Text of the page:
The first time when I heard about the expression `Cell Phone’, I thought it’s meant for use between people who are doing time. My analogy was that of Car Phone and bingo; it seemed to make sense – the only sense.
I was rudely corrected the next day when I saw my colleague walking in with a black brick with buttons having a stick on top. The first Motorola looked more of a fashionable paper weight with a blinker. Soon I realized the immensity of the insult I had meted out to the more utilitarian (and a lot quieter) paper weight.
But its ubiquity was deafening. Phone conversations till then restricted to phone booths and cozy indoors started filling all outdoors as holding the gadget became a status symbol. Even libraries and court rooms were not spared of ring tone shrills. Even as talk time was costing a bomb (initially), people never stopped talking. Then tariffs were lowered and all hell broke loose. If you loved peace and quiet, you simply had nowhere to go.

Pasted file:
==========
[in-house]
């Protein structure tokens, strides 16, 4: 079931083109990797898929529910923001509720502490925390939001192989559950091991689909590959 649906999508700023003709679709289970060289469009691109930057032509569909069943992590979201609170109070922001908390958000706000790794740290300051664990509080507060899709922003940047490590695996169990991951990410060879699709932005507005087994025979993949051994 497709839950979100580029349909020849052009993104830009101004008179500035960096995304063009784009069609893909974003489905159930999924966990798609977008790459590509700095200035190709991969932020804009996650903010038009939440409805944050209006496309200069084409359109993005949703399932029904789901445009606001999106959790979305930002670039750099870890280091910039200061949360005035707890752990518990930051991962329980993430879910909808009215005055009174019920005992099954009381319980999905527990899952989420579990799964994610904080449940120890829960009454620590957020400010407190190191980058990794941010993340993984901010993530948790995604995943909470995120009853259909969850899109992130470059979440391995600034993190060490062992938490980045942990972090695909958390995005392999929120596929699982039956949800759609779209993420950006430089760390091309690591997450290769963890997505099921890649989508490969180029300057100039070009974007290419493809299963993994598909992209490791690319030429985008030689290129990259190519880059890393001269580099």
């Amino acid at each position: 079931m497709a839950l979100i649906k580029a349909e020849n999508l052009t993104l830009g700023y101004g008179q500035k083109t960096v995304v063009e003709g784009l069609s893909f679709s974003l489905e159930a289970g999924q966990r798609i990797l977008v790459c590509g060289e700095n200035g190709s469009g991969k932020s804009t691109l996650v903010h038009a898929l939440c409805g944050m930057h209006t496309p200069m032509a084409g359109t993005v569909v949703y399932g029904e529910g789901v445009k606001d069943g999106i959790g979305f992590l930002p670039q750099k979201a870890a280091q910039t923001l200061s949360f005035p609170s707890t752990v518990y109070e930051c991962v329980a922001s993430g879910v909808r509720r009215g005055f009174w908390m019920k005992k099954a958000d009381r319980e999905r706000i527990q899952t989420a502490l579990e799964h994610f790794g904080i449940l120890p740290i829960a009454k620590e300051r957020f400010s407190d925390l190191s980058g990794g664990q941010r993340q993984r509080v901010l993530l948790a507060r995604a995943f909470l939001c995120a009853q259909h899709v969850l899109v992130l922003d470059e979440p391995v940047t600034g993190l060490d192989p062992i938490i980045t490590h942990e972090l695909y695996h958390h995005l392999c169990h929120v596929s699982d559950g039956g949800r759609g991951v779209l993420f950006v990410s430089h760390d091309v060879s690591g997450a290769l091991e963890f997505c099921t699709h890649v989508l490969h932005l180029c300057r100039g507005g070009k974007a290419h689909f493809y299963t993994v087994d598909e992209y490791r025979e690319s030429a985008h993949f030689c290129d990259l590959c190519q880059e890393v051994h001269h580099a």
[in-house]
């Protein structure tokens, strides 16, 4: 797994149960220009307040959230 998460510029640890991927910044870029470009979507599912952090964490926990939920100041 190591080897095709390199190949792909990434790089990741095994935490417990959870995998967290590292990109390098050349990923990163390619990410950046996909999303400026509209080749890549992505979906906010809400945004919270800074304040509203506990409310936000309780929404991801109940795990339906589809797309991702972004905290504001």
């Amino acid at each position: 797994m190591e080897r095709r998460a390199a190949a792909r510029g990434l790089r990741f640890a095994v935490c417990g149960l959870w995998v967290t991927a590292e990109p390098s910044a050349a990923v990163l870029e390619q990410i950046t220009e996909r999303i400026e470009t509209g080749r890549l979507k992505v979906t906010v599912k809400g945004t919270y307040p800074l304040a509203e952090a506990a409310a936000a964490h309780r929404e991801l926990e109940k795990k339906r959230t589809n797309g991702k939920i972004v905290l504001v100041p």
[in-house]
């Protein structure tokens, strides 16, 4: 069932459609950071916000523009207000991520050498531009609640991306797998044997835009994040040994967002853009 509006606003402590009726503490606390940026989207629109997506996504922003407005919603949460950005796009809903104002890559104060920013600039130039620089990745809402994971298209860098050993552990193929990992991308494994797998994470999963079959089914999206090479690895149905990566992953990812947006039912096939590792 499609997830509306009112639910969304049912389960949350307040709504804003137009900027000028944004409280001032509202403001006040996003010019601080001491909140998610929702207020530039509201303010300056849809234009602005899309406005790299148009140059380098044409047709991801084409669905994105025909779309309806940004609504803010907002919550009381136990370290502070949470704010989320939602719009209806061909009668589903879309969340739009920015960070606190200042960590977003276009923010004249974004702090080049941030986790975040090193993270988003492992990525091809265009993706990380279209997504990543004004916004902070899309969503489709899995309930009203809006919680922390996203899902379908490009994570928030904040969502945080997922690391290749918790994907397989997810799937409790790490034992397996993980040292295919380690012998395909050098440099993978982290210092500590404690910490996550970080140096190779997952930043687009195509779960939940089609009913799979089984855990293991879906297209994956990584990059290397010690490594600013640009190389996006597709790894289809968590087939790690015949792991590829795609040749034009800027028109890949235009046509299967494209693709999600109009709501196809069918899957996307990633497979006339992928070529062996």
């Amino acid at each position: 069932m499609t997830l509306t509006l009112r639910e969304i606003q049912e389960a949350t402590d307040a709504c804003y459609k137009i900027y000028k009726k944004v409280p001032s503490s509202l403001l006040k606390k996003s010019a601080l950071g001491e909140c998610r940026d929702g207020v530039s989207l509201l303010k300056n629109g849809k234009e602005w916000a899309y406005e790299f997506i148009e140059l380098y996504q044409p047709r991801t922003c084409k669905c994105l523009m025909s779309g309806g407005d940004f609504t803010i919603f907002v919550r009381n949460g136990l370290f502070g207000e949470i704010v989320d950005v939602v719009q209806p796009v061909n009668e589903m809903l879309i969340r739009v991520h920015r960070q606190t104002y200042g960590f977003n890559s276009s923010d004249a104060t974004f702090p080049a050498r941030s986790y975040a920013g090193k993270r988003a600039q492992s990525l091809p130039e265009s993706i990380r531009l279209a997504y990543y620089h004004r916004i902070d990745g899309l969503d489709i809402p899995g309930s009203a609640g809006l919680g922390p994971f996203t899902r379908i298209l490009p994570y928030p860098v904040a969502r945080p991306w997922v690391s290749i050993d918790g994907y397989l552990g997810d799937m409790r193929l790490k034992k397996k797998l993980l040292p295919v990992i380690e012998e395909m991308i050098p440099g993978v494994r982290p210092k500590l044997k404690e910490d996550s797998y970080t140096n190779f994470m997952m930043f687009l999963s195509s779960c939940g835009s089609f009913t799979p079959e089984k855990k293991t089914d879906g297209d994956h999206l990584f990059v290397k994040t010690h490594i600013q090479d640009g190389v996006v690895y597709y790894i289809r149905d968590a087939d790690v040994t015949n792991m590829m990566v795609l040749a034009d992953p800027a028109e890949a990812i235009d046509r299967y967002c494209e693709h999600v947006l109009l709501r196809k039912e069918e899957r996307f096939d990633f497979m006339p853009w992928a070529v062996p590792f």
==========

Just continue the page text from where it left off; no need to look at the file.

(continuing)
Last week I had the worst experience. I was waiting to board the Mumbai flight at Bangalore airport when the passenger just behind me was screaming over the phone cockily about some deal that he’d just closed. He was asking the guy at the other end to take down his number and report back in a while. He rattled out his number so loudly, over and over that made several heads turn. Annoyed at the noise riot within my earshot, I stepped aside briefly to salvage my eardrum – his number still ringing in my ears.
After making sure he had finished his conversation, I resumed. As if by rote, he took out his phone again and I feared for my life. Resolving to deal with it than escaping it, I quietly texted a message to his number – “This is your Cell Phone Operator. We just found out you’re too dumb to use your phone, so please put it on ground and start jumping on it. Thank you.”
That worked. The jerk never used his phone and we had a safe touch down !